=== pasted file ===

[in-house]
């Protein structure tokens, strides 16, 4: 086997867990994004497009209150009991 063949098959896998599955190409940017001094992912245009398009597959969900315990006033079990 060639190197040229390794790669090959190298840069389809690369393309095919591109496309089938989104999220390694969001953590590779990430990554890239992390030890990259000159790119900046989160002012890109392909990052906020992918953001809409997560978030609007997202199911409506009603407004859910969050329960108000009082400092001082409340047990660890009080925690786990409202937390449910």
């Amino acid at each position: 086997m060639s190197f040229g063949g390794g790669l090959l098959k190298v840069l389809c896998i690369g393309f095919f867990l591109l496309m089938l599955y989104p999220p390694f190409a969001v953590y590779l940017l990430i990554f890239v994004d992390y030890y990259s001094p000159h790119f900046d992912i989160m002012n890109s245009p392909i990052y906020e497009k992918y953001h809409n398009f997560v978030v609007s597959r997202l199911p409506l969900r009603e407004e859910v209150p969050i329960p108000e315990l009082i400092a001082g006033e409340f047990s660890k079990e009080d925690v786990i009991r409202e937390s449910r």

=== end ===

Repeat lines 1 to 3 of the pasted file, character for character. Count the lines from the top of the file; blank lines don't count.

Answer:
[in-house]
């Protein structure tokens, strides 16, 4: 086997867990994004497009209150009991 063949098959896998599955190409940017001094992912245009398009597959969900315990006033079990 060639190197040229390794790669090959190298840069389809690369393309095919591109496309089938989104999220390694969001953590590779990430990554890239992390030890990259000159790119900046989160002012890109392909990052906020992918953001809409997560978030609007997202199911409506009603407004859910969050329960108000009082400092001082409340047990660890009080925690786990409202937390449910």
């Amino acid at each position: 086997m060639s190197f040229g063949g390794g790669l090959l098959k190298v840069l389809c896998i690369g393309f095919f867990l591109l496309m089938l599955y989104p999220p390694f190409a969001v953590y590779l940017l990430i990554f890239v994004d992390y030890y990259s001094p000159h790119f900046d992912i989160m002012n890109s245009p392909i990052y906020e497009k992918y953001h809409n398009f997560v978030v609007s597959r997202l199911p409506l969900r009603e407004e859910v209150p969050i329960p108000e315990l009082i400092a001082g006033e409340f047990s660890k079990e009080d925690v786990i009991r409202e937390s449910r």